So we’re back to pixie dust, and to Eleven showing Amy the magic apple and saying, “Trust me.” He’s in charge, he knows what to do and he’s emotionally opaque. You wouldn’t want your granddad breaking down and talking about the things he saw in the war. We don’t see Eleven’s inner conflict; it’s terra incognita and we can’t even be 100% sure it exists. Shut up, Amy, and do as you’re told. I don’t want to hear your excuses. That moment in TBB took me right back to the Headmaster’s study and it was an absolute shock. I could almost feel Amy choking back the indignant tears.
The way that Amy saved the day, naturally, was all to do with children. The Doctor Dolittle figure exhorts us to see the universe with the eyes of a child, to believe in magic even when everybody over twenty is behaving like The Grinch or Shrek before he met Fiona. The dynamic between them is essentially paternal – that was definitely not a romantic hug and very little was said on either side.
RTD eviscerated the Doctor and put his pain out there for us all to see – we ached to comfort him, but even at one of his darkest moments a fairy princess in a wedding dress turned up to make him smile again. But the only place that Doctor could go, ultimately, was back through the wardrobe into life as a human. The Doctor couldn’t continue to do what he does if he thought about it too deeply and the story of him thinking about it was the one RTD enjoyed telling. The only alternative is to have humanity start to grow up and try to take over the Doctor’s role in-house, and CoE showed us that such a move would make riveting drama but take us far beyond the territory of a family show.
Does Eleven resent Amy a little bit? It’s a fair bet. Peter Pan resented Wendy – he was foul to her at times, utterly scathing of her motherly attempts to look after him. And of course, any companion who goes too far along that road finds herself in direct competition with the TARDIS. The TARDIS is like the invisible housekeeper in Dr Dolittle’s cottage. Amy might fancy herself as a bit of a Truly Scrumptious but she’s likely to get left in a parallel world if she pushes it:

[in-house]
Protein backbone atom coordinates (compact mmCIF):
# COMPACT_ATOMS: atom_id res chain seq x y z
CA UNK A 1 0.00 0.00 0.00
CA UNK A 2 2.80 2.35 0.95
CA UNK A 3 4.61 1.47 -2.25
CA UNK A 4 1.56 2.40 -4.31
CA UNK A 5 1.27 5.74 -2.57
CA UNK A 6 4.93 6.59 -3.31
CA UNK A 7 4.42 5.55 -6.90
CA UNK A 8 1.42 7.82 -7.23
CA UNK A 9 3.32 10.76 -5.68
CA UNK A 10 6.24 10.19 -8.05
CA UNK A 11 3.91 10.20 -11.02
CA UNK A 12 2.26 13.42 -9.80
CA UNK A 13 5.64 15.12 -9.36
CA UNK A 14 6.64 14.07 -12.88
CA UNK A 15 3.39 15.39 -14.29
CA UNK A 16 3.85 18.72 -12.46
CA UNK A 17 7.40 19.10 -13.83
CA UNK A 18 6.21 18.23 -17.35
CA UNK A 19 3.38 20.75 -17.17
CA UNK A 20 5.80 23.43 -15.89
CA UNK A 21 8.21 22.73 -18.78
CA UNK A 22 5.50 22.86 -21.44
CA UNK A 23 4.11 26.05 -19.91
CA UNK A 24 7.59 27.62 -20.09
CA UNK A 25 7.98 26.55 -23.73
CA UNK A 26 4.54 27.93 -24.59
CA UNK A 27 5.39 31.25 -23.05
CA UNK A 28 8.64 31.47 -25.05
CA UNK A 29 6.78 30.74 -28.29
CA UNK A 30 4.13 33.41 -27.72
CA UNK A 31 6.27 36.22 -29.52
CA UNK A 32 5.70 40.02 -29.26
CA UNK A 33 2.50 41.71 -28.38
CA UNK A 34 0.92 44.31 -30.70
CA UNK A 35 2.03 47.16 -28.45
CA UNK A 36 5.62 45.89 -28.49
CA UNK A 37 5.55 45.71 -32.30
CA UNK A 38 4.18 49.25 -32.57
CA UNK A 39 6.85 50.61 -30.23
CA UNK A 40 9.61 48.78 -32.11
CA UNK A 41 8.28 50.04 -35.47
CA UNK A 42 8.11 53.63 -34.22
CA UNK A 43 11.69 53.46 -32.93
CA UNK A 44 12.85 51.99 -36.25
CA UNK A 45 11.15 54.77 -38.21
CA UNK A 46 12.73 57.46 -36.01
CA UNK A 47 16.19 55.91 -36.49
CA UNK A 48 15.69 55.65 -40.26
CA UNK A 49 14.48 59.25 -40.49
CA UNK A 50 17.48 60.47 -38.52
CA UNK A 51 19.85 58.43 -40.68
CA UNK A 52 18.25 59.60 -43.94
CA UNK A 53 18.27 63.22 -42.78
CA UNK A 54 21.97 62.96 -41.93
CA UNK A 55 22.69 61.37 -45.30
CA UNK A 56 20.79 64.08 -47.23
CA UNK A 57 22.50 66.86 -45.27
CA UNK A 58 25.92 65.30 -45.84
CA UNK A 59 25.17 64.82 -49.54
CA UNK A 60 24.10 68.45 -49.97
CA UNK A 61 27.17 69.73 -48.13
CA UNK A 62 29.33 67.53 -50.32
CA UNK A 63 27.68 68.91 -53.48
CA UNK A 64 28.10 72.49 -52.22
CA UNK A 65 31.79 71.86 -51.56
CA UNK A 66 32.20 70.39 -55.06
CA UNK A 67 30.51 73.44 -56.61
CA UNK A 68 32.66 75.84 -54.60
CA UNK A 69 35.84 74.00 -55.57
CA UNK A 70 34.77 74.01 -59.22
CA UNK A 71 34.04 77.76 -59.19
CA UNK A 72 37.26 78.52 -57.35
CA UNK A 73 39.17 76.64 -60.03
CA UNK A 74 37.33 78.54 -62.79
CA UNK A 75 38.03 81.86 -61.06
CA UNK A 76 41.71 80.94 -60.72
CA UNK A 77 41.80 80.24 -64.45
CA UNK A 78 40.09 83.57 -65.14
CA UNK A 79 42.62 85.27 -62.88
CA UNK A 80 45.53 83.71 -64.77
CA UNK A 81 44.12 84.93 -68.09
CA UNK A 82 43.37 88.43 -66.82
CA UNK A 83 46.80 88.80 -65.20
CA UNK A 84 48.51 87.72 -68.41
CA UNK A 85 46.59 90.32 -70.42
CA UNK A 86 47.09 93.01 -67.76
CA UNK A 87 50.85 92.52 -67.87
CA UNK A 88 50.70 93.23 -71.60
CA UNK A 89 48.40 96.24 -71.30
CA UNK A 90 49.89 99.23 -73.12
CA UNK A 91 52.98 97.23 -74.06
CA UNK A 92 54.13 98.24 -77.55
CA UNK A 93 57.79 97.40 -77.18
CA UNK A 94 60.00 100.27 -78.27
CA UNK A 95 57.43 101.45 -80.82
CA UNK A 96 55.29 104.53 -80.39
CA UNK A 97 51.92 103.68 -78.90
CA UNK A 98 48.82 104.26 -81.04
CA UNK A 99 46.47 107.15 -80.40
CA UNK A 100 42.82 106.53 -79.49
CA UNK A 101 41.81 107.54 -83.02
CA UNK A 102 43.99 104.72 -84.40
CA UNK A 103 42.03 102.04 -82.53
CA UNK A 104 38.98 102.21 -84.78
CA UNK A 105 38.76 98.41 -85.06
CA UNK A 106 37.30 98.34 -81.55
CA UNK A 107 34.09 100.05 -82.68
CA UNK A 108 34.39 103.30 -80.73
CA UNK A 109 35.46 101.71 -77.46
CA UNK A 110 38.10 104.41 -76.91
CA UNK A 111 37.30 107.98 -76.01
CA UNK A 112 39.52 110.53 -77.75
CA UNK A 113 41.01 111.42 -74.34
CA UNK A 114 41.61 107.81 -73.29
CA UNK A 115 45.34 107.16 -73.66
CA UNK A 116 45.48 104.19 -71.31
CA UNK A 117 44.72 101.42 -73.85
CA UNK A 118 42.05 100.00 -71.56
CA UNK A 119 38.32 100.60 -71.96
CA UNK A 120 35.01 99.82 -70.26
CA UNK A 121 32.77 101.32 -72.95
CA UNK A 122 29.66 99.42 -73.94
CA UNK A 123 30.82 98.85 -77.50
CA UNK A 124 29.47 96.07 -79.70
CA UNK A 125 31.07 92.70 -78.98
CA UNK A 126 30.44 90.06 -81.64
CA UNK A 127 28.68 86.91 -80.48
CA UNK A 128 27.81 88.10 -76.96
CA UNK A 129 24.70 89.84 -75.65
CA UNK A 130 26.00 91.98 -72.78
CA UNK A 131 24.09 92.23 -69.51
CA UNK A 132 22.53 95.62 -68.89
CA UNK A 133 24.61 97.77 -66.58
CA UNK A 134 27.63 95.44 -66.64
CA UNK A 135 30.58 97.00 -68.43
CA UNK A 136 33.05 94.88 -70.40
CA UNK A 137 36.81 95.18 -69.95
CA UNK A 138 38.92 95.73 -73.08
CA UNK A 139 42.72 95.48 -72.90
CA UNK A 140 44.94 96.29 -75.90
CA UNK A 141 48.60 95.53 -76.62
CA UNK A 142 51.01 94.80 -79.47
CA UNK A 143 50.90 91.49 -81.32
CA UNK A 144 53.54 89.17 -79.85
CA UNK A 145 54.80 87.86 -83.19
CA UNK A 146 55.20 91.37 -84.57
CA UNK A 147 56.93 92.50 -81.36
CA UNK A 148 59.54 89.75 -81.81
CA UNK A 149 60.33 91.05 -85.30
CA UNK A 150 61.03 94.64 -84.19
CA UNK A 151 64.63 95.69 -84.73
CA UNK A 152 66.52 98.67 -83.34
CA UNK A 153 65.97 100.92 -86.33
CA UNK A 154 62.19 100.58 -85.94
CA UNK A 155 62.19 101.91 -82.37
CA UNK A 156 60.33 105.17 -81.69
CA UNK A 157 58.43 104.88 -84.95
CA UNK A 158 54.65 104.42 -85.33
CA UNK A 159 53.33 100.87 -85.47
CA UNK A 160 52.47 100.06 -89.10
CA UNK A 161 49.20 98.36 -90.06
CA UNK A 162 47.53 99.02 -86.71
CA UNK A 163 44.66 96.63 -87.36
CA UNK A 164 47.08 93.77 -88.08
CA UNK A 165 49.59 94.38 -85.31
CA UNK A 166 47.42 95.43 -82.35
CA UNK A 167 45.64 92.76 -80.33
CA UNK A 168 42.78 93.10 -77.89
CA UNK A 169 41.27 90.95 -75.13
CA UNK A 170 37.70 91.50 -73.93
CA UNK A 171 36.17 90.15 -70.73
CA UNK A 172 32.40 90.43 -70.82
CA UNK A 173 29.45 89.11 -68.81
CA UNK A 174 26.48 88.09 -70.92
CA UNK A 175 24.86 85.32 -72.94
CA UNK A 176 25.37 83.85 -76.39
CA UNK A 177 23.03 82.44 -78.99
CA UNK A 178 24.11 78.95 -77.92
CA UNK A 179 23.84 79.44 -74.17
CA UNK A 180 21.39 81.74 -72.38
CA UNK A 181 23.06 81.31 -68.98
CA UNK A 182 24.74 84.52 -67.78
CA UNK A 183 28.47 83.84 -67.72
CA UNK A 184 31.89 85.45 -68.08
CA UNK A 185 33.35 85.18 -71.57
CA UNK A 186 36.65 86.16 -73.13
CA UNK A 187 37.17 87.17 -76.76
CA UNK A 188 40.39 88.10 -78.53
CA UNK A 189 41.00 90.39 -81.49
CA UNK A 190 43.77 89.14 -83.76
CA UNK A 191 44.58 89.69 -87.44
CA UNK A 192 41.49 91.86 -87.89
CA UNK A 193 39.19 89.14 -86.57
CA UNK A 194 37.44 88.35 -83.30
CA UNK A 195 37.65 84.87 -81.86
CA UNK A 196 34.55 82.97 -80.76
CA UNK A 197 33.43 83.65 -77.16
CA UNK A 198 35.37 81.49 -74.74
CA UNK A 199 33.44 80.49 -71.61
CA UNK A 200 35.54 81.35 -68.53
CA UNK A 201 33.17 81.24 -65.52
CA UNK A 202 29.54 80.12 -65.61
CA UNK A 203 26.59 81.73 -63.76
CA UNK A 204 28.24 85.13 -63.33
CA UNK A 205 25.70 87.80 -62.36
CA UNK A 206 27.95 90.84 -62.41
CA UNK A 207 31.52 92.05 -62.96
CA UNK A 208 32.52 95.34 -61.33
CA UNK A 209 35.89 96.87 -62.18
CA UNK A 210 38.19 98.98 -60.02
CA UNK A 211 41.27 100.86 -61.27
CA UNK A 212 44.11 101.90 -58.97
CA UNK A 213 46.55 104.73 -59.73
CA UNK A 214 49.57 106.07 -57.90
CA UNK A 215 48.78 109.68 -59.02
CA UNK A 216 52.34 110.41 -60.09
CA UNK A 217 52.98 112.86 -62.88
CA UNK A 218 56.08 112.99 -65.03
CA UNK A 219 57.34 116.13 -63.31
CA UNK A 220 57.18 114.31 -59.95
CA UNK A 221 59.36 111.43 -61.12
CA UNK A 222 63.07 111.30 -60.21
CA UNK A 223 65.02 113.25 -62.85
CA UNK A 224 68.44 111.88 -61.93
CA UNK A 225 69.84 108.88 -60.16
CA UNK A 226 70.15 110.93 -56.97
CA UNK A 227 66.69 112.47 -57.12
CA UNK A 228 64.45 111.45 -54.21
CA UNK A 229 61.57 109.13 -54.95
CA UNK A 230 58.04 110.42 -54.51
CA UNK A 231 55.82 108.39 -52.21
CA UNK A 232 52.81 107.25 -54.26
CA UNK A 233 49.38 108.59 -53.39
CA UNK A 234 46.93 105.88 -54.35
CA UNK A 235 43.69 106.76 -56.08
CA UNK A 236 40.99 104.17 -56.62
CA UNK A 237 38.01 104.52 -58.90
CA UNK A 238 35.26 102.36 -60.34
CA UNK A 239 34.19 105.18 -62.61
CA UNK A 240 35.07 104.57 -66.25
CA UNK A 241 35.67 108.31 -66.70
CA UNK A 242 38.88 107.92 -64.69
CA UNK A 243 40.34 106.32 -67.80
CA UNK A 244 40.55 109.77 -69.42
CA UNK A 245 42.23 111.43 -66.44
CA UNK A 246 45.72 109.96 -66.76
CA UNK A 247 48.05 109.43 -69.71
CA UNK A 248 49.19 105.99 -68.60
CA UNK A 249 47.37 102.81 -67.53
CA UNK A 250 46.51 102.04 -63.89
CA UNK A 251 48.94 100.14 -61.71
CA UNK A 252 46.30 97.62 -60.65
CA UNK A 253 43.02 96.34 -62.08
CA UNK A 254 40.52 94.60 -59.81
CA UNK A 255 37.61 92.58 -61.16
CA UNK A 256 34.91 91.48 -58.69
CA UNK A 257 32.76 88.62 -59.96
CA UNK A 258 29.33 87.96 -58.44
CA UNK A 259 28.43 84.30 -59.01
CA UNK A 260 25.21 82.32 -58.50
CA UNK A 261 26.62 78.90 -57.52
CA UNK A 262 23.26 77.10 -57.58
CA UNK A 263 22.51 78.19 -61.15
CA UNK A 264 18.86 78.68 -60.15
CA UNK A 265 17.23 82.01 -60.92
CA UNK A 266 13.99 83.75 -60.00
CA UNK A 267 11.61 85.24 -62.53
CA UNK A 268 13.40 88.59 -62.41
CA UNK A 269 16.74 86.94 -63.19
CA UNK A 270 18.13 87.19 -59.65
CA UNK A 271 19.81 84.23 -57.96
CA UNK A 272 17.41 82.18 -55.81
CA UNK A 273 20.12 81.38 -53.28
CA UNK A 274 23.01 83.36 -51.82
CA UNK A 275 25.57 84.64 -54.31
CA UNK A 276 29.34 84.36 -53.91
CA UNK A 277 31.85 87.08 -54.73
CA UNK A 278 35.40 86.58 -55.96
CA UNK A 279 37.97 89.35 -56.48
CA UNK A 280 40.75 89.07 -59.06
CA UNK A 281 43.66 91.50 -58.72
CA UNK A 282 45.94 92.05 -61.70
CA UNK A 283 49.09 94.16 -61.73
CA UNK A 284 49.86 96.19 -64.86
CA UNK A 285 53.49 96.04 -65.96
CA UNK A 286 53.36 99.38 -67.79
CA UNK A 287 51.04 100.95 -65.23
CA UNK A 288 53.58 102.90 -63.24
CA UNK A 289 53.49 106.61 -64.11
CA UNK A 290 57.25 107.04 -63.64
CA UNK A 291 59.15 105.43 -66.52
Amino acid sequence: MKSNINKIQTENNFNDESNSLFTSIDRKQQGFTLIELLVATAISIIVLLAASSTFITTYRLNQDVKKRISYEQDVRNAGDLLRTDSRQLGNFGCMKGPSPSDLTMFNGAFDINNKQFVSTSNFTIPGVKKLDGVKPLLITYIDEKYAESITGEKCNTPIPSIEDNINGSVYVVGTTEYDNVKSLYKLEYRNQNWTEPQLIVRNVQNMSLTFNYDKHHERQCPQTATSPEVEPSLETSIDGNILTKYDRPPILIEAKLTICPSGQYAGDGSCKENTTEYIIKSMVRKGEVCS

My life now has a plan
To someday make him see
That I need him as much as he needs me
Oh what a love
Oh what a lovely lonely man…
(R SHERMAN – from ‘Chitty Chitty Bang Bang’)
That’s quite enough of that. It’s the posh travelling life for me.
It remains to be seen whether Moff can sustain the Mary Poppins view of Doctor Who if we journey into darker territory. He may sidestep it altogether, or he may deal with the darkness briskly and with a minimum of fuss. (Tennant’s last recorded words in character were “Spit-Spot, come along!” – a portent of things to come?) But for now, there’s very much a feeling of getting back to business as usual, with Nine and Ten securely tucked away in a pocket universe where the moon, most definitely, isn’t made of cheese. It was RTD’s idea to open Pandora’s box and, knowing RTD, he probably did it on a whim and didn’t think about where it would end up. Moffat knows that you can’t tell the kids everything and that it’s wrong to expect them to make the moral choices that even adults struggle with. Take the Doctor’s hand as you fly through space and don’t ask him too many questions. Amy’s task as companion is to reject adult responsibility and remind him, every now and then, that a little pixie dust works miracles.
Of course, it’s all baloney, but that doesn’t make it unemotional. If it was, nobody would ever choke up at the first notes of When You Wish Upon a Star. The kids just go with the flow and look forward to the monsters, and the adults are tapping into the childhood they remember. Make the Doctor sexy and tortured and the whole thing falls apart. You have to feel safe, and Amy does feel safe with the Doctor. In fact, he seems a much safer bet than growing up and getting married.
And what melts the heart of a very old, sad man? A simple hug from a child, a smile and the glimmer of hope in her eyes. The sentimentality flows two ways. Amy knows her place in the story, so she knows the Doctor’s very old. Just like we know Father Christmas is.
MAYBE WHAT THE DOCTOR TELLS ME
ISN’T ALTOGETHER TRUE –
BUT I LOVE EVERY TALE HE TELLS ME –
I DON’T KNOW ANY BETTER ONES – DO YOU?
MY FRIEND THE DOCTOR SAYS
THE WORLD IS FULL OF FANTASY –
AND WHO ARE YOU AND I TO DISAGREE?
LET’S HOPE AND PRAY
THAT IS THE WAY
THE LIFE WE LOVE WILL ALWAYS STAY
FOR MY FRIEND THE DOCTOR